Contextual RNN-GANs for Abstract Reasoning Diagram Generation
Arnab Ghosh*, Viveka Kulharia*, Amitabha Mukerjee, Vinay Namboodiri, Mohit Bansal
Understanding, predicting, and generating object motions and transformations is a core problem in artificial intelligence.
Modeling sequences of evolving images may provide better representations and models of motion and may ultimately be used for forecasting, simulation, or video generation.
Diagrammatic Abstract Reasoning is an avenue in which diagrams evolve in complex patterns and one needs to infer the underlying pattern sequence and generate the next image in the sequence.
An Example with an Explanation
An explanation of the ground truth is that the dashed line first goes to the left, then to the right, and then on both sides, and also changes from single to double, hence the ground truth should have double dashed lines on both the sides. On the corners, the number of slanted lines increase by one after every two images, hence the ground truth should have four slant lines on both the corners.
Some More Example Problems From DAT-DAR Dataset
GANs have been shown to be useful in several image generation and manipulation tasks and hence it was a natural choice to prevent the model make fuzzy generations.
In Context-RNN-GAN, 'context' refers to the adversary receiving previous images (modeled as an RNN) and the generator is also an RNN. The name distinguishes it from our simpler RNN GAN model where the adversary is not contextual (as it only uses a single image) and only the generator is an RNN.
The discriminator is modeled as a GRU-RNN which gets all the preceding images to decide whether the generation by the Generator is the correct image for the timestep.
The generator is modeled as a GRU-RNN which tries to generate an image using the preceding images. It is guided by the contextual discriminator to produce real looking images.
The above figure corresponds to our Context-RNN-GAN model, where the generator G and the discriminator D (where Di represents its ith timestep snapshot) are both RNNs. G generates an image at every timestep while D receives all the preceding images as context to decide whether the current image output by G is real vs generated for that particular timestep. xi are the input images.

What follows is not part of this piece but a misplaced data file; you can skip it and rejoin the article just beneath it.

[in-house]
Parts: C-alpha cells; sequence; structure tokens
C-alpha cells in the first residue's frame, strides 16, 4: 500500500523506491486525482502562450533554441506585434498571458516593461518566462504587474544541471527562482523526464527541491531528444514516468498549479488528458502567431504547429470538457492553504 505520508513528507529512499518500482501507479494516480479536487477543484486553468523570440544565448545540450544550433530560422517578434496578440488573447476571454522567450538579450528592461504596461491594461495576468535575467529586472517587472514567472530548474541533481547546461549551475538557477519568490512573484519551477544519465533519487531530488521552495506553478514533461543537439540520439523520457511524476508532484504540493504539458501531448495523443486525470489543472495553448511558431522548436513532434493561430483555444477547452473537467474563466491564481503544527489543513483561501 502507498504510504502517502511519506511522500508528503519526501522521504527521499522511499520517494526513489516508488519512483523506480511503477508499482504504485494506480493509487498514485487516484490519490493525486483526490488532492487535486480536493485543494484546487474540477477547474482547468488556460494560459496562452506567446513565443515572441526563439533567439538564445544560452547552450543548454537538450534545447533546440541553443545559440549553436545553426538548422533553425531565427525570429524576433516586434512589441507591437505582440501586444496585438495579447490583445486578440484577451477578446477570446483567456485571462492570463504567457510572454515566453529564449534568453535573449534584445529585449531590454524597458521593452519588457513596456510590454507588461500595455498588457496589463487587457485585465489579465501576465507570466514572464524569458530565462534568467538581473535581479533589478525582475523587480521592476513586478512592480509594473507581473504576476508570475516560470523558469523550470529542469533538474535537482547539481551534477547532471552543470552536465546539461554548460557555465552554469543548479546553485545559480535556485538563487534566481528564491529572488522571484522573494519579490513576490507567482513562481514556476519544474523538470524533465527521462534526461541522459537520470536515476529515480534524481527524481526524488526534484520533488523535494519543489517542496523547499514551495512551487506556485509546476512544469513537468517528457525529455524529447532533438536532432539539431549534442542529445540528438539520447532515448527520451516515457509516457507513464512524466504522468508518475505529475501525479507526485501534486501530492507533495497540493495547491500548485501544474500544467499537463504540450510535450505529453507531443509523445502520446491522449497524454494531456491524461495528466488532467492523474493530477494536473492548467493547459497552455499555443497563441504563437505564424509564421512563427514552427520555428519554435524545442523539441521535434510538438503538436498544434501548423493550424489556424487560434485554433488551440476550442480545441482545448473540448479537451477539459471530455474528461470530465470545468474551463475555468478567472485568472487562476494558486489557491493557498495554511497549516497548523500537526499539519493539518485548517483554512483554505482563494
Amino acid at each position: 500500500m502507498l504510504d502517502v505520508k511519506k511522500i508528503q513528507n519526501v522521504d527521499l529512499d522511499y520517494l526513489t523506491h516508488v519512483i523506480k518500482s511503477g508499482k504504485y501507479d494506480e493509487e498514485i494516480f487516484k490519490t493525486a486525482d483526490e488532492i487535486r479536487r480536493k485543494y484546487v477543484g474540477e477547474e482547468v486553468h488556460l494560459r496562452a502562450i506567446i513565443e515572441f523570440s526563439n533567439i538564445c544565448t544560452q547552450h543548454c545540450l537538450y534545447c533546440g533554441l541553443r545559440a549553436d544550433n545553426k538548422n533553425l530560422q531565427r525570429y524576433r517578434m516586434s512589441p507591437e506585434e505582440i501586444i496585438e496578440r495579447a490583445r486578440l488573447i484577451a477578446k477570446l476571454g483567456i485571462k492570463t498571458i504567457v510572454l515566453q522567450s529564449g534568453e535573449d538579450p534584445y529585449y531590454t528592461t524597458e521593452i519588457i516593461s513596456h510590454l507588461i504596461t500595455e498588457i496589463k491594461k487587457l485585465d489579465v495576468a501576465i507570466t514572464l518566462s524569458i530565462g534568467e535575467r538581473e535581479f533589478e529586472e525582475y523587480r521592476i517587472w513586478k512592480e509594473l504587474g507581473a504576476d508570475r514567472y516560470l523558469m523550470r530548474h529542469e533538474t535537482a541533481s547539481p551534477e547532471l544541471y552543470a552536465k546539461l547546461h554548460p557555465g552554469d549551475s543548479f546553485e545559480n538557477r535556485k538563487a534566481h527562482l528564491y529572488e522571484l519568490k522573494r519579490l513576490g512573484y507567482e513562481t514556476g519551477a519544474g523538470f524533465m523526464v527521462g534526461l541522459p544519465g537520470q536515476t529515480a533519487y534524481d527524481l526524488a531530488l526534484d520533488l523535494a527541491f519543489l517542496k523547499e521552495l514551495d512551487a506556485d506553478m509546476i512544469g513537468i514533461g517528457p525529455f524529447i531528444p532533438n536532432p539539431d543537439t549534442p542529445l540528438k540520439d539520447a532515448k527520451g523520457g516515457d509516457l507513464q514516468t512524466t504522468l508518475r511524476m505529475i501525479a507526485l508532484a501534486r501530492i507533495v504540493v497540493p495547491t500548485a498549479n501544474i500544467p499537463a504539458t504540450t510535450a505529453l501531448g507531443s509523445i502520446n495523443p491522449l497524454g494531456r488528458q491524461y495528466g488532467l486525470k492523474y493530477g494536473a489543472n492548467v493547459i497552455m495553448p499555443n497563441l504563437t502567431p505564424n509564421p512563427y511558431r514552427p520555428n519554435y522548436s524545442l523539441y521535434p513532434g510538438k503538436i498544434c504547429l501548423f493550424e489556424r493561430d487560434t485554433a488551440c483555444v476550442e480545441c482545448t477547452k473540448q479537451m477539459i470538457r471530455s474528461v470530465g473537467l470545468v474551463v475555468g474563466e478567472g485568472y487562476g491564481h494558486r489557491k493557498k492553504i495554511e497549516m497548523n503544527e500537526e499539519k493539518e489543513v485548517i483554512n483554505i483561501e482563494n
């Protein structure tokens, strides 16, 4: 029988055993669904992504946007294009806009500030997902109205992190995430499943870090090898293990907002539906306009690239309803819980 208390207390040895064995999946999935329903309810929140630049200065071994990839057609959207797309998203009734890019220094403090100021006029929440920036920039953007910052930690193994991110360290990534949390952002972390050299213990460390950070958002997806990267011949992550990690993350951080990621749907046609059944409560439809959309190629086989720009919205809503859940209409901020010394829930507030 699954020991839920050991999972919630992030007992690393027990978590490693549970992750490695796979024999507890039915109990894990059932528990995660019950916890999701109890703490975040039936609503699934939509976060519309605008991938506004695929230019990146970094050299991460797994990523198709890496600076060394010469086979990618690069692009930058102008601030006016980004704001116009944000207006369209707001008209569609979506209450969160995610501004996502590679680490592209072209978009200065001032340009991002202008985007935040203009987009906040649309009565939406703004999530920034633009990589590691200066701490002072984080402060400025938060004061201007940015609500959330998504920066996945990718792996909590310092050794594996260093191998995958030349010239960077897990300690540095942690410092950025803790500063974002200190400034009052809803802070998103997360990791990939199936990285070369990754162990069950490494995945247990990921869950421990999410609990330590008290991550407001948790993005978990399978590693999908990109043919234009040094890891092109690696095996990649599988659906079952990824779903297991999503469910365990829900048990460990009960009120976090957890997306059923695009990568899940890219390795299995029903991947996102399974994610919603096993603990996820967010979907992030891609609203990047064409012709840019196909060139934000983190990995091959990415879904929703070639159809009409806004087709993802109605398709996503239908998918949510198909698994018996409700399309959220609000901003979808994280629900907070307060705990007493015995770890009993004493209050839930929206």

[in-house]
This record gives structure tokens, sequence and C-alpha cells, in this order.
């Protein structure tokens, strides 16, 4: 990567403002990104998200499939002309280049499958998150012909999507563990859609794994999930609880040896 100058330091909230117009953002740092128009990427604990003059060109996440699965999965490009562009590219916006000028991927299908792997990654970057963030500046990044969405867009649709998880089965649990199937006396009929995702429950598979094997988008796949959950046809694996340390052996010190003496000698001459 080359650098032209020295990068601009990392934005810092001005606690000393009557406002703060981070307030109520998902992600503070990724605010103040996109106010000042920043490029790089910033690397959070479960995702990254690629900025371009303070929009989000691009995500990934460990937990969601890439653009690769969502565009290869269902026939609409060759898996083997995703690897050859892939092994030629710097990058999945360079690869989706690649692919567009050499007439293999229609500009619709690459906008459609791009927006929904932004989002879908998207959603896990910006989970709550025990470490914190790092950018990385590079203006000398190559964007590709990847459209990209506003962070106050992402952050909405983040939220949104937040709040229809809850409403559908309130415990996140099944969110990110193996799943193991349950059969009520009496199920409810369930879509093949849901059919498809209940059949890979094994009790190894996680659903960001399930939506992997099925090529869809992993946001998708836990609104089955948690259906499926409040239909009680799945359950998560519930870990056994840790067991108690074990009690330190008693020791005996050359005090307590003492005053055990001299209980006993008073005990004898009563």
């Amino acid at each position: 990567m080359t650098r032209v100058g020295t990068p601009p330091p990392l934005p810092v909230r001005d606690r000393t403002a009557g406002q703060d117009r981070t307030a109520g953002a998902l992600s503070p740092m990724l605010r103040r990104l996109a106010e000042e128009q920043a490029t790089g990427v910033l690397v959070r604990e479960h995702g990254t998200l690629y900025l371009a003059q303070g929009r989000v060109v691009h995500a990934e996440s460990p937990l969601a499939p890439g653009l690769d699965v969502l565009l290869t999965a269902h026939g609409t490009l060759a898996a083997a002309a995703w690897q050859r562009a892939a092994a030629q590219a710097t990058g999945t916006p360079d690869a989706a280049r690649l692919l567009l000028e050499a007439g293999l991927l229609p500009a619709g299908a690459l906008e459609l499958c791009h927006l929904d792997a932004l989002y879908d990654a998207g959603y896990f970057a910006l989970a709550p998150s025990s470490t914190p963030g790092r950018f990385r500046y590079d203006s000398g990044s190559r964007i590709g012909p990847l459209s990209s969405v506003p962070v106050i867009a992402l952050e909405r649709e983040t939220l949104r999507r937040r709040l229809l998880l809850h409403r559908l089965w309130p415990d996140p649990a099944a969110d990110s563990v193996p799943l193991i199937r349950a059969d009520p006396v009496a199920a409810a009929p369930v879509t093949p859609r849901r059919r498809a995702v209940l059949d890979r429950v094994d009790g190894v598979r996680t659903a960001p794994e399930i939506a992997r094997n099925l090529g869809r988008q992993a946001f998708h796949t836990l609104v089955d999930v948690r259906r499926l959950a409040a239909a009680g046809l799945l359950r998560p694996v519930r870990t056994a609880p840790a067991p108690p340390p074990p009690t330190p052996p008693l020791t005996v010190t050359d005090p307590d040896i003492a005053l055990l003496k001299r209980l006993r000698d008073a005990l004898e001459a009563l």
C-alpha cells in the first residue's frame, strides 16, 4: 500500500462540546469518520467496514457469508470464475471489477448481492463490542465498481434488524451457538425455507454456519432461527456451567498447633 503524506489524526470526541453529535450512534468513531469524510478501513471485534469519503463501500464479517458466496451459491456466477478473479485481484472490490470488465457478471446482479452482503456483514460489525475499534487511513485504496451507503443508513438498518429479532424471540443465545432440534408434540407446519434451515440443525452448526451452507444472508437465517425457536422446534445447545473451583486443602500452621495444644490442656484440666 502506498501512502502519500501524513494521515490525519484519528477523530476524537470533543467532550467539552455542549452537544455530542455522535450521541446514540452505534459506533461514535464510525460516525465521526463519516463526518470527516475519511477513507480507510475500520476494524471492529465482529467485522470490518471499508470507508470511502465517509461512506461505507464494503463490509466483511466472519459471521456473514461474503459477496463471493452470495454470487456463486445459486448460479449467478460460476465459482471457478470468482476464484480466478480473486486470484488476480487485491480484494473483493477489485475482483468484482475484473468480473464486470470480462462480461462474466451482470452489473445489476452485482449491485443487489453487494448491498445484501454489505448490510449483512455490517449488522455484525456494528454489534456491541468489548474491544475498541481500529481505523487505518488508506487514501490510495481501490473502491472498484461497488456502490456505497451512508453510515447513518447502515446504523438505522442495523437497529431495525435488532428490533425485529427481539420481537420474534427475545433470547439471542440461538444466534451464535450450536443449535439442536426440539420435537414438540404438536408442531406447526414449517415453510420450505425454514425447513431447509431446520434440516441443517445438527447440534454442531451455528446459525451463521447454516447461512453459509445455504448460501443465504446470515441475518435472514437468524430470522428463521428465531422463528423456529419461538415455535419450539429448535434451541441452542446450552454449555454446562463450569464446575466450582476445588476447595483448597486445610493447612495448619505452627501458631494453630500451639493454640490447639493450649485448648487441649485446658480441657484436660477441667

Impact of Adversarial Loss
When using an L-2 loss function, some of the generated images were superimpositions of the component parts and were too cluttered.
When using an L-1 loss function, although it was sharper than using an L-2 loss, it was missing some components of the actual diagrams.
A weighted combination of L-1 and adversarial loss (as defined for the context based discriminator model described above) was used for the Context-RNN-GAN model to produce the best results based on empirical evaluation.
Some Generations (Contextual-RNN-GAN)
Modeling of Consecutive Timesteps using Siamese Networks for better accuracy
Comparison With Human Performance
Context-RNN-GAN with features obtained from Siamese CNN is competitive with humans in 10th grade in the sense that it is able to achieve accuracy of 35.4% when the generated features are compared with the features obtained from actual answer images. It needs to be noted that humans can see the options to get the best possible overall sequence of six images and hence can select the best choice while our model is just comparing the generations (obtained using sequence of five images in the problem) with options to get the best option. So, we can say that our model is very good generator and comparable to even 10th grade humans. An interesting aspect is that the model is never trained on the correct answers, it is just trained on multiple sequences from the problem images and still performs remarkably well.
First Generation In the first example generation it is interesting to note that the model correctly predicted elements in off diagonal while faltered in the shape of the elements in leading diagonals.
Second Generation Second example shows an interesting case whereby the image generated by our model is also plausible (if by symmetry it is considered that first and third the semicircular ring is solid and hence fourth and sixth should be solid) while the actual answer is of course plausible according to the reasoning that the (solid vs hollow) flipped in the first two cases then stayed the same for the next two timesteps. Even more interesting is its analysis of the spatial dynamics of the ball and the semicircular ring which it almost correctly captured.
Third Generation Another very interesting case is the generation which it gets correct. However, in this case the answer figure is exactly similar to the second figure in the sequence. Therefore, it is not illustrative of the ability of the model to generate the sequence of the pattern.
Application of the model to Moving-MNIST
The model can be applied to video prediction tasks as illustrated by above figure. The Moving MNIST task consists of videos of two moving MNIST digits and the next frame has to be predicted from the preceding frames.